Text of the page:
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Men Can't Close the Gender Gap

Turning the race into a true battle of the sexes is hailed as a highly successful innovation.

March 08, 2004|Diane Pucin | Times Staff Writer

As Tatyana Pozdnyakova ran down Flower Street, the noise from the crowd, raucous, rollicking, "You go girl" noise, put a smile on her 49-year-old face and gave Pozdnyakova enough energy to raise her arms in triumph.

She beat them all across the finish, Pozdnyakova did, men and women, boys and girls. "The Challenge," the first-ever attempt by the Los Angeles Marathon at handicapping a 26.2-mile race so that men would battle women across the finish line, was a success even if men's winner David Kirui of Kenya never did threaten to catch Pozdnyakova in the final few miles.

In an effort to increase interest in the race among elite runners and fans, the top 15 women were given a head start of 20 minutes, 30 seconds. The first to cross the finish line, man or woman, would earn a $50,000 bonus over and above first-place prize money of $25,000 and a new car for the individual winners.

At the same time that they were saying on television that Pozdnyakova, the Ukrainian who trains in Gainesville, Fla., was old enough to be the mother of the 26-year-old Kirui, Pozdnyakova was gliding over the final three miles, putting more distance between herself and Kirui and bringing the crowds in the bleachers to their feet and causing the fans lining the streets to stomp theirs.

Ed Eyestone, a two-time U.S. Olympian and a television commentator for Sunday's race, said the idea of "The Challenge" was well-conceived and worth continuing in Los Angeles and at other major marathons.

"I thought it gave the race a lot of bounce," Eye- stone said. "It wasn't like Billie Jean King versus Bobby Riggs. It was legitimate competition, and it was no disgrace for the men to lose."

"It's a fabulous idea," said Nancy Ditz, two-time L.A. Marathon winner. "It's innovative and exciting, and it definitely caused a buzz."

Ditz said she attended the symphony Saturday night and heard concertgoers engaging in the age-old man-versus-woman argument.

Race President William Burke said he knew that "The Challenge" had served its purpose when he was at a board meeting last week.

"About 13 people, eight men and five women, none of them marathon fans, and they were arguing about whether the man or woman was going to win the $50,000," Burke said. "So next year I might just raise it to $100,000."

Although a few marathons have allowed elite women to start ahead of the men, no other major marathon had calculated a specific time handicap and offered significant prize money.

Basil Honikman, statistical director for Running USA, helped determine what the proper handicap should be.

Ultimately, Honikman said, it was decided to take an average of the difference between the men's and women's winners over the last 18 L.A. Marathons.

"What you can't take into account," Honikman said, "are factors like weather and the strategy of the racing among the women and the men."

Pozdnyakova said she didn't begin the race thinking about the men or bonus money or anything except her strategy.

"You can't have man on the mind at start and still win the race," Pozdnyakova said. "I knew man was behind me, I hear the crowd at the end, I see the times. When it was one mile to go and I see I lead man by over three minutes, then I start thinking about $50,000."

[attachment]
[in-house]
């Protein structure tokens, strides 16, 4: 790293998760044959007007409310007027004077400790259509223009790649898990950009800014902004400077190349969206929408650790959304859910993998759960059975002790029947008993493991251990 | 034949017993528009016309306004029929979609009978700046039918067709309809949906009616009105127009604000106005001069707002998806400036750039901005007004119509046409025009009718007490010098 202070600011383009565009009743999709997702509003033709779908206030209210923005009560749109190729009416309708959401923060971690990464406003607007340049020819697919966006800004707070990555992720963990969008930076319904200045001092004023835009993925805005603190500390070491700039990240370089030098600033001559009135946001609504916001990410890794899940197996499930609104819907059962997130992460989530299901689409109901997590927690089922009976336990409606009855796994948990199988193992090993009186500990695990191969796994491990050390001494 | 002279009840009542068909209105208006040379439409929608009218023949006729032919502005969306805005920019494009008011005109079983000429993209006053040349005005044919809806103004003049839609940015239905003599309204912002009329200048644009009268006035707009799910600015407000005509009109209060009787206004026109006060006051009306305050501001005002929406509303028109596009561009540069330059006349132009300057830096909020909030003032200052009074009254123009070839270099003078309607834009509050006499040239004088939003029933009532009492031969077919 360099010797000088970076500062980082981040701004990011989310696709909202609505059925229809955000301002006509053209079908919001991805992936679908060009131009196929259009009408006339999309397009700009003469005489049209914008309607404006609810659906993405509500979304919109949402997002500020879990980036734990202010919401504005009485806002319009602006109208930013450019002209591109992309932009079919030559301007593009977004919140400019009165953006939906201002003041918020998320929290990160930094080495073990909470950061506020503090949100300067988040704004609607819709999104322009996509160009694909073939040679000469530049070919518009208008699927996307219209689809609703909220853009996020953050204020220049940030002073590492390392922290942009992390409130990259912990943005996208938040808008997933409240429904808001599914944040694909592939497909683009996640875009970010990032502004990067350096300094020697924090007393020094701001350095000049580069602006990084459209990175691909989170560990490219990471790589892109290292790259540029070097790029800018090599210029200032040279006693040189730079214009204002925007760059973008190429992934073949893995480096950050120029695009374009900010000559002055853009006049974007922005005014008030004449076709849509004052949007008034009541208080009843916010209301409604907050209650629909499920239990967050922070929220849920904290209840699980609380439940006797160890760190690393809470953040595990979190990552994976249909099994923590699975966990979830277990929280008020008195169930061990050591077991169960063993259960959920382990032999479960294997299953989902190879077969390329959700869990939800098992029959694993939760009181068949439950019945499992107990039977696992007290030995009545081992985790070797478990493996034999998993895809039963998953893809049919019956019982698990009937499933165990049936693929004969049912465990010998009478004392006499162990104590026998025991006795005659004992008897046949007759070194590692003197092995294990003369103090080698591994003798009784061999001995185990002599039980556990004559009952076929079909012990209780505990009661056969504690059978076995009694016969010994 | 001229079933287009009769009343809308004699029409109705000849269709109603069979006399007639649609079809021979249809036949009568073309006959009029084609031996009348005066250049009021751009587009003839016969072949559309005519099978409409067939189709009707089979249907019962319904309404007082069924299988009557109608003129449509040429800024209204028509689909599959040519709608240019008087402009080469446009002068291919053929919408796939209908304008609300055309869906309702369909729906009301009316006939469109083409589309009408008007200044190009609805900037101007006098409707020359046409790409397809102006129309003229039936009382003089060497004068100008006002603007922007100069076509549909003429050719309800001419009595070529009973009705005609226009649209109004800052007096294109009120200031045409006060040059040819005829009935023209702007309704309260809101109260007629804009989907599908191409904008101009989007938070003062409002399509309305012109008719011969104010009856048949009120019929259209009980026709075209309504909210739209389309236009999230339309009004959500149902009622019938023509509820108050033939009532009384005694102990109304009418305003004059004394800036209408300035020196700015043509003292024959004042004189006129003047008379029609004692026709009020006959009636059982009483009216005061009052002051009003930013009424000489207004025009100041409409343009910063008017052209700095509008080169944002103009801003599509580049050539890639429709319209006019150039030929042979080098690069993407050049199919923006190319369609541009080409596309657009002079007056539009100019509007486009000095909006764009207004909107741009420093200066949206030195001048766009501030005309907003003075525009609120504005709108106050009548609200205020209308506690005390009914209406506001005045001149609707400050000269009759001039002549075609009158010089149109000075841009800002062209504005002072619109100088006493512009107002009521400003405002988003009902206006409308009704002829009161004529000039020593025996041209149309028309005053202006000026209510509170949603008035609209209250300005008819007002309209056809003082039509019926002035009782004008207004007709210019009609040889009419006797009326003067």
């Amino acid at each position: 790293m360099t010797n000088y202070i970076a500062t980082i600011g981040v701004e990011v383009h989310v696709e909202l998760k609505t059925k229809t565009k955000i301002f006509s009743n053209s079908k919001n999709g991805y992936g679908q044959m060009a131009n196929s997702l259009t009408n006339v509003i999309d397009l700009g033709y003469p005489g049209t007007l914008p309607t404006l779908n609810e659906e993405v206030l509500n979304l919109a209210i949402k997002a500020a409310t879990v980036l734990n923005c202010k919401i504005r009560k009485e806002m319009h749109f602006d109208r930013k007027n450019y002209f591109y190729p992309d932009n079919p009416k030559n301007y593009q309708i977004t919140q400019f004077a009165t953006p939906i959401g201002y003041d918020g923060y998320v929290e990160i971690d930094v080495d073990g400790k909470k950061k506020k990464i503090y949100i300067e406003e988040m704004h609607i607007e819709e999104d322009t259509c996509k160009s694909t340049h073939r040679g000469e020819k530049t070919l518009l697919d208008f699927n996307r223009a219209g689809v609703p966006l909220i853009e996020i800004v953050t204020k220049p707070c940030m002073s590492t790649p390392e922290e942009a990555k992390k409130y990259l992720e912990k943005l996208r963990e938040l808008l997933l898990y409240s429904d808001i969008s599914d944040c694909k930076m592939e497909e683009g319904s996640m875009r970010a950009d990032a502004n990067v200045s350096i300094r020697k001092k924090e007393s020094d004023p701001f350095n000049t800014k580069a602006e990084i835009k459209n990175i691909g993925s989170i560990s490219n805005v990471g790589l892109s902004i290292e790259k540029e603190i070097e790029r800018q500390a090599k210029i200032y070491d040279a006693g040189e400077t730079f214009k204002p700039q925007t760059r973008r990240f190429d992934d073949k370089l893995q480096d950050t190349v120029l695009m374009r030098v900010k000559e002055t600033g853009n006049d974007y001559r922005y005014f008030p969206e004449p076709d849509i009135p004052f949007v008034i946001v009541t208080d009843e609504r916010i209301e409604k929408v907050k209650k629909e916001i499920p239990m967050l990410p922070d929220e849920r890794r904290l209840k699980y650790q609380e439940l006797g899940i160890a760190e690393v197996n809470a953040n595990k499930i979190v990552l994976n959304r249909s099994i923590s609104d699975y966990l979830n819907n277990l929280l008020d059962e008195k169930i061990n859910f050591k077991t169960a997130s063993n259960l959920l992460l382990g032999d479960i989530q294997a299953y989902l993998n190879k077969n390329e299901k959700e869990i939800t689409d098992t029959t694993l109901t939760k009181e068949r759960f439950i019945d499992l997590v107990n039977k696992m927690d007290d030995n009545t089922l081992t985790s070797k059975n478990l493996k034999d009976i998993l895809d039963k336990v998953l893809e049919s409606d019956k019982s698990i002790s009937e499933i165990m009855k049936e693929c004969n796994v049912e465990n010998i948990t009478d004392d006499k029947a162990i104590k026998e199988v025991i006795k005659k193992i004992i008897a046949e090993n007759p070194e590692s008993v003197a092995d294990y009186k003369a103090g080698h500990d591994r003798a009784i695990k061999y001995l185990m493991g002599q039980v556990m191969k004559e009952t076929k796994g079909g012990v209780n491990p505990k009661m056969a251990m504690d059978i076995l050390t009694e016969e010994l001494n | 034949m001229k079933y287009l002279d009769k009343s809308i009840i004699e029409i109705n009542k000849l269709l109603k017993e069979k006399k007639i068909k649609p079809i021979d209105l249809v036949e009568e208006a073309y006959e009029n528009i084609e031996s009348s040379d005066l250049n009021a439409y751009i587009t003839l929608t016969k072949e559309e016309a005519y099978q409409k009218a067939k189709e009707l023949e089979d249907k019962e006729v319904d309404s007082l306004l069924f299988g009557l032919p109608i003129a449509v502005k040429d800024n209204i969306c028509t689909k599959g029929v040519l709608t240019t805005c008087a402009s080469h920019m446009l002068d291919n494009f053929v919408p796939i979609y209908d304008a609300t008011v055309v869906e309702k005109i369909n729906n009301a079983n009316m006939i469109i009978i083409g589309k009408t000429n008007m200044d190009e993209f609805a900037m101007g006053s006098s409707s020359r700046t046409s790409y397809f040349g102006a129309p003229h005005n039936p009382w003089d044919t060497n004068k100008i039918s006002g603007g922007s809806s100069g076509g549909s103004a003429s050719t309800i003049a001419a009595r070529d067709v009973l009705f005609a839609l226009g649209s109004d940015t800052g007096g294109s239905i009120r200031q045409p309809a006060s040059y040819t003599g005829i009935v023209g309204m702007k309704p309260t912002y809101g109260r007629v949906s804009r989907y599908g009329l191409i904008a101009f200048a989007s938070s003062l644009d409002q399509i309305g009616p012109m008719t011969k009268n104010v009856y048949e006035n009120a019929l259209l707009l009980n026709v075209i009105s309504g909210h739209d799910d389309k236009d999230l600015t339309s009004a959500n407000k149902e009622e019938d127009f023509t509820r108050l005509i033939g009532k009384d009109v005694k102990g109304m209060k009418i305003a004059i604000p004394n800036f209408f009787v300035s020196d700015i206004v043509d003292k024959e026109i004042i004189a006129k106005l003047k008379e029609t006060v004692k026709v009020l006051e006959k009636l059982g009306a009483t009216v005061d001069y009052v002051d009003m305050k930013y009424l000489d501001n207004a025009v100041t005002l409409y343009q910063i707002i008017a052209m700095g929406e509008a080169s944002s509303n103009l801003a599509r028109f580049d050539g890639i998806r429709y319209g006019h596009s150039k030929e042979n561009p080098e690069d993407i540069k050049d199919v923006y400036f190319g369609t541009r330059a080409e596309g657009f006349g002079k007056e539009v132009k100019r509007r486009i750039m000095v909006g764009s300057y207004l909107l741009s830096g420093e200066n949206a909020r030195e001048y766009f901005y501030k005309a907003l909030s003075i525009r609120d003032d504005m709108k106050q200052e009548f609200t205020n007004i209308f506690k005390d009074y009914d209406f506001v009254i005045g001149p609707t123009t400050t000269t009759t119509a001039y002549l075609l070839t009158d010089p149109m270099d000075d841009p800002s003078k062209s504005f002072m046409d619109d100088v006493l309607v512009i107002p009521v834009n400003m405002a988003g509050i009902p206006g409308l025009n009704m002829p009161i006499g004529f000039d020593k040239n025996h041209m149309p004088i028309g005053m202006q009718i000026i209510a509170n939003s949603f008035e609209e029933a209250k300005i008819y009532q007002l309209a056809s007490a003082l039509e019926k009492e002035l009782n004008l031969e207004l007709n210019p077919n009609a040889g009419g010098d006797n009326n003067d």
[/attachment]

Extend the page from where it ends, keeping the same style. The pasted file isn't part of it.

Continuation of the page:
Honikman thinks that this kind of race tweaking is good for the sport. "So many top marathoners are from other countries," Honikman said, "and they aren't familiar to American fans. But you get the man-versus-woman, the 'we can beat you guys' kind of attitude, it has to be good for the sport. I think more marathons should do this. I hope the sport builds on this, because it was a great success and we didn't even get the race across the finish line we'd hoped for."

When Kirui approached the 20-mile mark, he was on a pace to catch Pozdnyakova in the final few meters. But although Kirui had a pain in his side and slowed considerably, Pozdnyakova padded on in her relentlessly consistent style, arms and legs moving in syncopated rhythm. In fact, Pozdnyakova ran the final two miles faster than Kirui and crossed the line 3 minutes, 54 seconds ahead of Kirui, who also finished behind Tatiana Titova, the second-place woman.

Though there was no man-woman sprint to the big check, the top 10 finishers were woman, woman, man, man, woman, man, woman, man, woman, man. Five women, five men. So the handicapping worked pretty well.

Pat Connelly, a respected local running coach who has competed in more than 40 marathons, said that what happened Sunday was "a great addition to the history of the marathon."

As long as the sport doesn't resort to gimmicks or tricks, Connelly said, it can only help to figure out ways to engage the fans and the runners.

"You don't want a sport to become a circus, but this wasn't," Connelly said. "I think other marathons will quickly jump on this. From what I could tell, the fans loved it. It's a great idea. It's here to stay."

Pozdnyakova's only reservation about starting ahead of the men was that it might cause slower times for the women. "Usually we are running with men at a faster pace," Pozdnyakova said. "When it is only women, it is very different."

Sacrificing the $50,000 in exchange for a couple fewer minutes off her time, though? "No, I don't think so," Pozdnyakova said.

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